We were talking about how much great music did this or that composer produce. I said, "For me there's nothing that compares with late Beethoven from Opus 101 onwards." "Yes," he said, "the sonatas and quartets, these pieces are miracles." I think he admired Tristan very much. He would always answer a question. I never asked him to expand on his comments. If it was monosyllabic, I knew that is all he wanted to say. In my second or third lesson he asked me to do an exercise for instrumental ensemble. I chose a double trio, three strings and three winds. He read through it at the piano. At one point he said, "Ah, it's Wagner, but good Wagner--Siegfried--very youthful." "What do you think of Wagner," I asked. Once again he expressed his admiration for Tristan. He also told me he found some of the harmony of The Ring very interesting. We discussed Schoenberg, and I was guarded, and very guarded about Webern. We were working on my Variations. Between lessons I decided to add a solo soprano. With a look of surprise he said, "You've turned it into a cantata. Well then, one piece you should look at is the Schoenberg Serenade." He wanted me to see the relationship between the vocal parts and the ensemble. He did not suggest going through the score with me. For him it was enough to give me the hint. He asked me what I thought of Webern. I answered, "For me it's just impossible, I just can't relate to his music at all." After that he never mentioned him. He was very sensitive to the likes and dislikes of other people. He had a very subtle mind. He could teach Webern without mentioning him. It was not the Webern aspect of his background that attracted me, yet it was this aspect which probably liberated me most of all, for it was the world of pitch relationships that he taught me more than anything else.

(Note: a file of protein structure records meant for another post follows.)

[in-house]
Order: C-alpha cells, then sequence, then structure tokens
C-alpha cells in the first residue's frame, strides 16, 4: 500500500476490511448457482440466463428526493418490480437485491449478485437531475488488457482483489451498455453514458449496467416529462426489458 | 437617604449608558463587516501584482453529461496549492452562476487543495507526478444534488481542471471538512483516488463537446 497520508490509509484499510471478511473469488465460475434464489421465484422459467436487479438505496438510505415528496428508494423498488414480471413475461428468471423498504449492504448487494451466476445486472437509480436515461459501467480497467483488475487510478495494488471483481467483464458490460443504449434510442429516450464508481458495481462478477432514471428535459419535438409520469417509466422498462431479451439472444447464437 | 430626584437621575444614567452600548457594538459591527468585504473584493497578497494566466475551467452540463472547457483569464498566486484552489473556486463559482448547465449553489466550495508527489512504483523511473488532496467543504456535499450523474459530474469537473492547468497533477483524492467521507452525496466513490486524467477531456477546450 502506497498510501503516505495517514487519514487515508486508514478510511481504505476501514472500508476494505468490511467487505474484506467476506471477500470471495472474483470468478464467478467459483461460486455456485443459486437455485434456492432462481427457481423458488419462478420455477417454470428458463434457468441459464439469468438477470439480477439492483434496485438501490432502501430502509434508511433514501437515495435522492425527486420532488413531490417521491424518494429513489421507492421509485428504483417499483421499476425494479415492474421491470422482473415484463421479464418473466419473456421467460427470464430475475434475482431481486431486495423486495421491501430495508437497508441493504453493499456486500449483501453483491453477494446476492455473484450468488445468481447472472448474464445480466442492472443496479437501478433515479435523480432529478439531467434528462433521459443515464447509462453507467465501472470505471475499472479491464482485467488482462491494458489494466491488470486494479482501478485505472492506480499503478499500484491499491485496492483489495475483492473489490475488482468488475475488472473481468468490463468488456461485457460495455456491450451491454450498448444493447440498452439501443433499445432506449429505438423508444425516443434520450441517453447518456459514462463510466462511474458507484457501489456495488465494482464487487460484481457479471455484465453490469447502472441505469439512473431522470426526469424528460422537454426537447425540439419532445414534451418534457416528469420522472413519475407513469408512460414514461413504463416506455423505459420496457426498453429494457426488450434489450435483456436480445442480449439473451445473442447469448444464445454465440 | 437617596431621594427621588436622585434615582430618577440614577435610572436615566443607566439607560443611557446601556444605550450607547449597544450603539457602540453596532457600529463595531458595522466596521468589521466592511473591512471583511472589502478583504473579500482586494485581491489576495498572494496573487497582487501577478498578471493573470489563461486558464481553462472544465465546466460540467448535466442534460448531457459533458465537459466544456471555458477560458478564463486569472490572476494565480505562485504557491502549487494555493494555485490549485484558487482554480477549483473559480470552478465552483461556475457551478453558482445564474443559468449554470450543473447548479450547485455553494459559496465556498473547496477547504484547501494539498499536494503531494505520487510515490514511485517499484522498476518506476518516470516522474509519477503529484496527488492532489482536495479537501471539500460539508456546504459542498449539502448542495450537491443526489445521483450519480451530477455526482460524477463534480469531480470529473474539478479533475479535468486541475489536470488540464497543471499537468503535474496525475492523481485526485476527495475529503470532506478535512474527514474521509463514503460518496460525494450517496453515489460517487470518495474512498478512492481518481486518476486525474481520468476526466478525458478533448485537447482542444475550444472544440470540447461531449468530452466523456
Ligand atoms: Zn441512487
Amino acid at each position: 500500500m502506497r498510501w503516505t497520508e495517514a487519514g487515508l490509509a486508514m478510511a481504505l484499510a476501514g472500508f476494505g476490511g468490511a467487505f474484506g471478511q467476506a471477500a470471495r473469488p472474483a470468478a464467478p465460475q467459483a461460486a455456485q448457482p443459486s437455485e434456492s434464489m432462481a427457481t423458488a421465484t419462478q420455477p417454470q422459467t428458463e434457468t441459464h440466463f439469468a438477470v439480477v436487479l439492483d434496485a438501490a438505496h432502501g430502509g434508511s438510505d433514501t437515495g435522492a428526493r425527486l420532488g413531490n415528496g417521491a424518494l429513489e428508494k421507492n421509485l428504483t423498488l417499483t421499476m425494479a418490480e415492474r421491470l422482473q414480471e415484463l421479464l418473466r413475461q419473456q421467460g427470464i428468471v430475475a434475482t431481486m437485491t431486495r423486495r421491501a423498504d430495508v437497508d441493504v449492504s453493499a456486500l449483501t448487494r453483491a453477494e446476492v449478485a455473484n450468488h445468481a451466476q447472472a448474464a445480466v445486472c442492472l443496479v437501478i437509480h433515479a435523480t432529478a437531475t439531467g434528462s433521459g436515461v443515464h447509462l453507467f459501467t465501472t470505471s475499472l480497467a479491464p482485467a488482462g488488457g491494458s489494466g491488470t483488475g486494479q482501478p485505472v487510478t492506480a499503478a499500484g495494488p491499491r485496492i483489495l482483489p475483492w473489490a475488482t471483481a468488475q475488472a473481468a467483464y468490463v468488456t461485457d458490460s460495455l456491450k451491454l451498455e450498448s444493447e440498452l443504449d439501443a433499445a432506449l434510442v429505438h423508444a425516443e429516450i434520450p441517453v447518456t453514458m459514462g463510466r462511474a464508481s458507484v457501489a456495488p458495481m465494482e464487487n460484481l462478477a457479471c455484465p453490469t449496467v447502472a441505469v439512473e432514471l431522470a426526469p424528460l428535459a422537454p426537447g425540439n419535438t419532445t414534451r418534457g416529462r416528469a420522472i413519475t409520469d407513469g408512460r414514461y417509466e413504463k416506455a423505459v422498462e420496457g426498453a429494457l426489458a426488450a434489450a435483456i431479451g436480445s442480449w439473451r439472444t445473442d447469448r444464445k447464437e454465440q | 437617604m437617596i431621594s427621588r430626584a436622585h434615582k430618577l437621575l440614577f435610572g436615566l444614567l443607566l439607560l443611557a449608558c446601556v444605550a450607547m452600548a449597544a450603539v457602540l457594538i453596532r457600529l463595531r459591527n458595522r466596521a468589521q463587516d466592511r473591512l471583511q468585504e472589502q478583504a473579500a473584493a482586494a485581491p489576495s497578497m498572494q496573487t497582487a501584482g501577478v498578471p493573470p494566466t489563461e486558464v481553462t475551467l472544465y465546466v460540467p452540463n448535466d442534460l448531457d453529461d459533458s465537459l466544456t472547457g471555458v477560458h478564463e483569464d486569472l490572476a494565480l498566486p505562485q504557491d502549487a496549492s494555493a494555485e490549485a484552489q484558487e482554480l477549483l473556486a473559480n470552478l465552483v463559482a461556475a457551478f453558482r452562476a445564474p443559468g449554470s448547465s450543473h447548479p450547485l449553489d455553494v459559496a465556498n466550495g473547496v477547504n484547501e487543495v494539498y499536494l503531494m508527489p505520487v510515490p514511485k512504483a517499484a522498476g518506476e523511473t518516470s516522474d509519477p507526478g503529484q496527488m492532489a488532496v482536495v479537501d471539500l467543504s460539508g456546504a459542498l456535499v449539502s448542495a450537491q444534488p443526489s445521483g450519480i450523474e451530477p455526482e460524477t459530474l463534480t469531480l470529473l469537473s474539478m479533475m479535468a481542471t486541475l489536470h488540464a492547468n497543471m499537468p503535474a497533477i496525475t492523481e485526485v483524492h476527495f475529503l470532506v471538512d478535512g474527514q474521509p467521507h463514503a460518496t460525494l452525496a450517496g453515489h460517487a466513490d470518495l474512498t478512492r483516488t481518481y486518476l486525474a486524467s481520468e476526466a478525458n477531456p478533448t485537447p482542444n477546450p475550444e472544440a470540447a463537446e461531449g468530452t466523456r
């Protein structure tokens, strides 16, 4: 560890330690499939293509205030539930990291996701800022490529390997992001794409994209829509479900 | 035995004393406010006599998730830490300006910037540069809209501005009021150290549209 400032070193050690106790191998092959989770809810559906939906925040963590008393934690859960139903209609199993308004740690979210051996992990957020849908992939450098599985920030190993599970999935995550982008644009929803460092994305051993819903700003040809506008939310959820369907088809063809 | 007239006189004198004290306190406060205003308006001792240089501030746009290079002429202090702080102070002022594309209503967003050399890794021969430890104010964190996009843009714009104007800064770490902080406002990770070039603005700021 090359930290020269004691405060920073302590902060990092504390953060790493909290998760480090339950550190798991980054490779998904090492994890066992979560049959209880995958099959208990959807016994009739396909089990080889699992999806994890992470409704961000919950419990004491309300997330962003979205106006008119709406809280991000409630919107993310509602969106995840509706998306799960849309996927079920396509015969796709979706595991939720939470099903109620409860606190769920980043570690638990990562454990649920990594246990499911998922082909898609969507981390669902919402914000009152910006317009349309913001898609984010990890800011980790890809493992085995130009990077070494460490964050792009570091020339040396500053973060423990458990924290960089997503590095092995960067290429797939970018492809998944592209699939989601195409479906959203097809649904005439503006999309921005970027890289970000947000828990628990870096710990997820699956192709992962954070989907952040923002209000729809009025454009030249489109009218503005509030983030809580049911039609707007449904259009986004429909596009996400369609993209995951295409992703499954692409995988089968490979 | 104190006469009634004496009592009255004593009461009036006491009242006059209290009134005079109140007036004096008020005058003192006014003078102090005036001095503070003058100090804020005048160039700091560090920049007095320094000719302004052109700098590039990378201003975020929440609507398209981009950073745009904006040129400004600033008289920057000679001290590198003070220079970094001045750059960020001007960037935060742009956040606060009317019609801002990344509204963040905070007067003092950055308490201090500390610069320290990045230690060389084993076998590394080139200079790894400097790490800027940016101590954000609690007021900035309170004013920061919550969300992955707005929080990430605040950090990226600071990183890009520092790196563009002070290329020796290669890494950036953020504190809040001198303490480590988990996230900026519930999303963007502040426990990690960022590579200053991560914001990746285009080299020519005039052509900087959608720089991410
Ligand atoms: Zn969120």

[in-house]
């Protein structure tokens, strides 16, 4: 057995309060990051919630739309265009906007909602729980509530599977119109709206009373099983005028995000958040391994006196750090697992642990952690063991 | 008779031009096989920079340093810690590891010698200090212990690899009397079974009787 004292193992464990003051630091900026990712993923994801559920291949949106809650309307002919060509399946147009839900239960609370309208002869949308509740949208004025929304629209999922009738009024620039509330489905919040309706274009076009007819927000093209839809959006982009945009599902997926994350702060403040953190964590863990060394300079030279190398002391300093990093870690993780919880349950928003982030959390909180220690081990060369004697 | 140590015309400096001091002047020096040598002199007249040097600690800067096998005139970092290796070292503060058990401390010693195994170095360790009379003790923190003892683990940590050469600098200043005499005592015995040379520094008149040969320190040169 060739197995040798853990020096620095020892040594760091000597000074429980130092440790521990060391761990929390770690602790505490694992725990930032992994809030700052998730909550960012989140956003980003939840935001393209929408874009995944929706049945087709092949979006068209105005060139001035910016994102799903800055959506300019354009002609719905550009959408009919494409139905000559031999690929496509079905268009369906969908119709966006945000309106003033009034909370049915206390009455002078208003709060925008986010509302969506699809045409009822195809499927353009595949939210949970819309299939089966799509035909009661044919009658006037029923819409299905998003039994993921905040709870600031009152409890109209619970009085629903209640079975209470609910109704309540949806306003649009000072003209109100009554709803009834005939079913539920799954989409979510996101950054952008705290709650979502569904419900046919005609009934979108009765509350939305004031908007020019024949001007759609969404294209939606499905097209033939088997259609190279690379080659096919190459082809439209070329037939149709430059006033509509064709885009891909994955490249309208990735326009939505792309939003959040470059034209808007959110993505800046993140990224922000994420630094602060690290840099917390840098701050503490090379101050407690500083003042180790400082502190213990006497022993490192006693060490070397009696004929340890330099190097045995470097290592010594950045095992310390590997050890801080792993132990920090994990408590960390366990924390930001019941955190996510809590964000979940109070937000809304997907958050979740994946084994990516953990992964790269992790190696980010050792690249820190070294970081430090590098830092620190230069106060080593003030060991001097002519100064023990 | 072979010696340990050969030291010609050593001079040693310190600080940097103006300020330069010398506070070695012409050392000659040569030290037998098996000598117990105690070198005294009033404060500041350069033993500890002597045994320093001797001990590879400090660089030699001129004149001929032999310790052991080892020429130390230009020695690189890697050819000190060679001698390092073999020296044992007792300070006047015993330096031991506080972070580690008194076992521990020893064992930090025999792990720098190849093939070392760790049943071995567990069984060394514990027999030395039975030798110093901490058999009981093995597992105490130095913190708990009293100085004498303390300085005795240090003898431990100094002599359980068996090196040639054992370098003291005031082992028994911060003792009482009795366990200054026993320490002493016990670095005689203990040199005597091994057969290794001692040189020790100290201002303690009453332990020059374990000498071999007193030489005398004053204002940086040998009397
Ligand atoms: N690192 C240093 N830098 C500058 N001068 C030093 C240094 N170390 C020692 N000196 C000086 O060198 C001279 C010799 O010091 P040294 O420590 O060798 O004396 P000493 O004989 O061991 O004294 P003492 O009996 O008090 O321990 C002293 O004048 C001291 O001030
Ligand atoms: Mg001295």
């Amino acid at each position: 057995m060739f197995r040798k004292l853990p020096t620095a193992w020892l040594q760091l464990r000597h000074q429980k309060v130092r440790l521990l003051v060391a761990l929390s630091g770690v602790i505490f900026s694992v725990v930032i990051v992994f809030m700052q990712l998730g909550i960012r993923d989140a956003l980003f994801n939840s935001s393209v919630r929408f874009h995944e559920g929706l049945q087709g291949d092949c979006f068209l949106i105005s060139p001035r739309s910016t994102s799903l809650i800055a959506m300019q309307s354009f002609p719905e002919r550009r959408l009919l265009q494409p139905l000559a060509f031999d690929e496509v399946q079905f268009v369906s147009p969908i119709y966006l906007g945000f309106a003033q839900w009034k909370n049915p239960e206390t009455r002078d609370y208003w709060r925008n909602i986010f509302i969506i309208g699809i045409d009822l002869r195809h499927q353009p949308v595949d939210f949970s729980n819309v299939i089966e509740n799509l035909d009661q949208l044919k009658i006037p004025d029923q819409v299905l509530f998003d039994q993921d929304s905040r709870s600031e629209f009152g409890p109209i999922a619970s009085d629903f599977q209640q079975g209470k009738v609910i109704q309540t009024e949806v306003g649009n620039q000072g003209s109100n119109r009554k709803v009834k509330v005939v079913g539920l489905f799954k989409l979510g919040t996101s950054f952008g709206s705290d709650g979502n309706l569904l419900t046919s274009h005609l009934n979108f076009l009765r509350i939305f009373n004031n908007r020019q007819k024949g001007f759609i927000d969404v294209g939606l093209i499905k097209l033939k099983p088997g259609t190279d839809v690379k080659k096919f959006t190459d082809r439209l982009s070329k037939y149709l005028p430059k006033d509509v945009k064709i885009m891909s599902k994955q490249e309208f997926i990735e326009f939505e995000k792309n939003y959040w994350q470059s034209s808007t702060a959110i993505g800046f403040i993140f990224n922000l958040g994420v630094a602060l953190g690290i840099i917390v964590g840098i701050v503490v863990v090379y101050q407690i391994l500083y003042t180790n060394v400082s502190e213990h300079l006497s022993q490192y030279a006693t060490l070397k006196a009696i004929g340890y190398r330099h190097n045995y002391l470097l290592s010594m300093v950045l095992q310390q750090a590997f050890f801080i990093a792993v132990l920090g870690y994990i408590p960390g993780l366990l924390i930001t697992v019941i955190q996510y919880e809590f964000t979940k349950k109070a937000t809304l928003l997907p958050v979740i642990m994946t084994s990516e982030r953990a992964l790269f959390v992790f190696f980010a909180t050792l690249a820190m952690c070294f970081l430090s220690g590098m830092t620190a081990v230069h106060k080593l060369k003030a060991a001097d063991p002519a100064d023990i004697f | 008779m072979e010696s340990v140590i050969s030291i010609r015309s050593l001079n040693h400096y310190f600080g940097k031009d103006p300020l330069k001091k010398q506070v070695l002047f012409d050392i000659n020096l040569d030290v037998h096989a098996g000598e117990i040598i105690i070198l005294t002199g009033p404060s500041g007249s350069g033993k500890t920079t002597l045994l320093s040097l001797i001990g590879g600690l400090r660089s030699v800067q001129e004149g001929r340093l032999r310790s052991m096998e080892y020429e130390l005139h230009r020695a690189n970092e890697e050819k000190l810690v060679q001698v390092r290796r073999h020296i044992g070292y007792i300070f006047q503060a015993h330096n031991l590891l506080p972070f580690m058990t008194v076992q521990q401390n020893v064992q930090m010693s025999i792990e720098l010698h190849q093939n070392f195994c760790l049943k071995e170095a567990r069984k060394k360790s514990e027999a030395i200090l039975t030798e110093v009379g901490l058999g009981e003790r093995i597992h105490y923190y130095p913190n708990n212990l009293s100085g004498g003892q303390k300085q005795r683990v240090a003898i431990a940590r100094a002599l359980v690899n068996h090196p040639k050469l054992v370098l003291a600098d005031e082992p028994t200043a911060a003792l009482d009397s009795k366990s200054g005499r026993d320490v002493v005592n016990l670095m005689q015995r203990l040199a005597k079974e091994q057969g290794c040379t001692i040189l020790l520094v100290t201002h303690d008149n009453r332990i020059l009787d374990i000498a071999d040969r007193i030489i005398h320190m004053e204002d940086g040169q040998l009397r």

He first discussed pitch relationships in terms of serial procedure. He was a firm believer in keeping certain pitches back, not using the whole series. He also believed in using different transpositions for different types of music and different kinds of musical events--back again to different levels of language. The first thing he asked me to write was a piece for piano on four pitches only. He particularly wanted people to hear what they were actually writing, which is not the simple matter it might seem. In the little piano piece I used octaves towards the end. Looking at them he said, "Don't use octaves, it's false power." So I asked "Well, what about Bartók?" There was a long, long pause. He was obviously very loath to say anything. For once I pressed the point, "Well, do you like any of his pieces? I am particularly fond of the Music for Strings, Percussion and Celesta." He replied, "That's his best work, that's a good piece." End of subject. A few lessons later, he said, "You are learning very quickly, you are getting to the root of my ideas, but I don't want to overwhelm you either." He was concerned that I had time to assimilate everything. I wrote the first version of my String Quartet at the same time as he wrote his long delayed one for the Juilliard Quartet. He told me he was having trouble with the beginning of the second movement. I think he was concerned about setting the right mood. After spending a good deal of time looking over a passage of my quartet, he would often make no comment. I came to understand this meant it was all right, because he was not remotely shy about making a definite criticism. If he came to the conclusion you knew what you were doing and why, he felt there was nothing to say. If he was unsure, he would say, "Well, why have you done that?" Of course, I always knew why, which made him smile. I took his teaching and my music very seriously. He appreciated sincerity and had an attitude of reverence towards high ideals.